Indigenous traditions have served as a “dependable means of acquiring knowledge” which can be transmitted across generations, he stated, citing examples of herbal medicine, food processing and settling disputes within communities.
And although linguistic diversity is essential to preserve humanity’s common heritage, which is critical to its survival, it is imperiled with every language that goes extinct.
“With the death of languages, the indigenous people who speak them lose a significant part of their identity”, he lamented.
Keeping the languages alive
Among the markers of progress are the creation of a Permanent Forum on Indigenous Peoples, the Interactive Informal Hearing with Indigenous Peoples, and the sensitization of the international community to their plight.
Mr. Muhammad-Bande said the year is itself evidence of the UN’s commitment to preserve endangered languages
He urged the world to focus attention on the measures to ensure the survival of those which remain, underscoring that “schools have a major role to play”.
“By integrating indigenous languages into their curricula, they would have fulfilled the vital mission of shielding the languages from external onslaught and internal decay”, said the PGA.
In closing, he recalled that “languages are scientific insights, hints of wisdom, and community practices that move civilizations from one stage to another”.
‘A source of pride’, says Roma star
Oscar nominated actress and star of the film Roma, who is also UNESCO Goodwill Ambassador for Indigenous Peoples, Yalitza Aparicio, shared her hopes for preserving indigenous cultures and traditions.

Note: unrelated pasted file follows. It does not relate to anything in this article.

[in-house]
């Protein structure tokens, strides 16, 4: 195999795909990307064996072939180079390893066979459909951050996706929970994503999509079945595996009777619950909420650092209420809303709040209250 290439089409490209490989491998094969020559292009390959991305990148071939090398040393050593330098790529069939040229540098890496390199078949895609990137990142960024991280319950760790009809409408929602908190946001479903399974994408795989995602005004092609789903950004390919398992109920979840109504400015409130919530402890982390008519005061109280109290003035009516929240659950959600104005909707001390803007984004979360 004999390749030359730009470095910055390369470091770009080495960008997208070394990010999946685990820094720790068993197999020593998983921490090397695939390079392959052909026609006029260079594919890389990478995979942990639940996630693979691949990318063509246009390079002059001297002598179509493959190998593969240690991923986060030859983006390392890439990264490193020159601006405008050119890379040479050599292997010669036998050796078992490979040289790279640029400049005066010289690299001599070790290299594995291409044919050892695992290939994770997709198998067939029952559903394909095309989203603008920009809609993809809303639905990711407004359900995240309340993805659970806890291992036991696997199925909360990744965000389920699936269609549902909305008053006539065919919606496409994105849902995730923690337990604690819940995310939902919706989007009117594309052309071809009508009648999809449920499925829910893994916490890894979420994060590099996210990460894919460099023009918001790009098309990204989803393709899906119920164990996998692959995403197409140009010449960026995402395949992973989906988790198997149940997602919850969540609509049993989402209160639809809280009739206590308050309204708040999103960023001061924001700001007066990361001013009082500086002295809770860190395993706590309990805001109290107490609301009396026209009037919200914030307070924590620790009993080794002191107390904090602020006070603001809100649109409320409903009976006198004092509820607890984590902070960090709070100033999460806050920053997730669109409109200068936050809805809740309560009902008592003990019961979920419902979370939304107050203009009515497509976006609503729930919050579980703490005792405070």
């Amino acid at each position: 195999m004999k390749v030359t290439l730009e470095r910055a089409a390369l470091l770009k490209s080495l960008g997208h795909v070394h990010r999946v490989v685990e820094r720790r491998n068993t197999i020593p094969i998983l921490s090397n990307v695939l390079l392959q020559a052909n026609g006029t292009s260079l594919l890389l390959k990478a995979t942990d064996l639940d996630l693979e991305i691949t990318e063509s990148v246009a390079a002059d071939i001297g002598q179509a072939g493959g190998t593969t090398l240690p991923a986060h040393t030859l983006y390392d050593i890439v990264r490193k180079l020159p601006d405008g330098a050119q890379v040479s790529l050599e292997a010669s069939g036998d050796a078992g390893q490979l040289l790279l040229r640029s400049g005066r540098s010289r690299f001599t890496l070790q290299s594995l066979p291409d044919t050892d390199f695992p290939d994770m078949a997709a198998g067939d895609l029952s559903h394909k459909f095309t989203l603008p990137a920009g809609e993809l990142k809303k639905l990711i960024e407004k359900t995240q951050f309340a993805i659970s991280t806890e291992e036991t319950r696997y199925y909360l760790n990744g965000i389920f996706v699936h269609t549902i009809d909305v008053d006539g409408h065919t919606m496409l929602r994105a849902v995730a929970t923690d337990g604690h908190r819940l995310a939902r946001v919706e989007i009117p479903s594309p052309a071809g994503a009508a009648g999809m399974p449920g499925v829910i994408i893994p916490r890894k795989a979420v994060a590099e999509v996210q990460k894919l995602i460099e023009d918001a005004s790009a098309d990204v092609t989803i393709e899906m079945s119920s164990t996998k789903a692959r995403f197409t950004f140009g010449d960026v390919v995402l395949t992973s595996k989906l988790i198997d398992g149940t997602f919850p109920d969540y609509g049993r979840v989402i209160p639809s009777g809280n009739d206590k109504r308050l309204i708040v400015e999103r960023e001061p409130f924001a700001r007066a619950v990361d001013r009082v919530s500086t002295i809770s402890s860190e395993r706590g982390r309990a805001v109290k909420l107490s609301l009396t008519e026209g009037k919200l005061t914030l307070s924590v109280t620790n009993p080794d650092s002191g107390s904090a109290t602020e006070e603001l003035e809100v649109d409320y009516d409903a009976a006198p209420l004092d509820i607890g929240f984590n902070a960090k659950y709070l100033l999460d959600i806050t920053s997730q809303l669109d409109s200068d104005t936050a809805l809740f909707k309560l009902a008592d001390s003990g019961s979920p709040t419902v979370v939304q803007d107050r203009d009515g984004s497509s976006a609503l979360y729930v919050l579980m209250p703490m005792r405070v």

She looks forward to the day when “parents are not obliged to forget who they are, where they came from, or have to hide their languages to protect their children from a society that stereotypes and limits employment opportunities”.
And “that no girl or boy grows up ashamed of their roots and that they know that speaking an indigenous language is a source of pride that gives a rich perspective”.
The event was co-organized by the UN Educational, Scientific and Cultural Organization (UNESCO), along with the UN’s Department of Economic and Social Affairs (DESA), Member States and others, to assess progress made during the year and review existing challenges – sharing key lessons learned about the preservation, promotion and revitalization of indigenous languages.
General Assembly President Tijjani Muhammad-Bande, and Liu Zhenmin, Under-Secretary-General for Economic and Social Affairs, with participants at the closing of the 2019 International Year of Indigenous Languages in New York. Credits: UN Photo/Rick Bajornas
#FirstNations; #FirstNationsChildWelfare; #FirstNationsChiefsMeeting; #Ottawa
Manitoba, Dec 3 (Canadian-Media): Increased funding for the First Nations child welfare would be the priority of the First Nations chiefs' meeting this week in Ottawa for the annual Assembly of First Nations (AFN) special chiefs assembly, media reports said.
Assembly of First Nations Special Chiefs Assembly/Twitter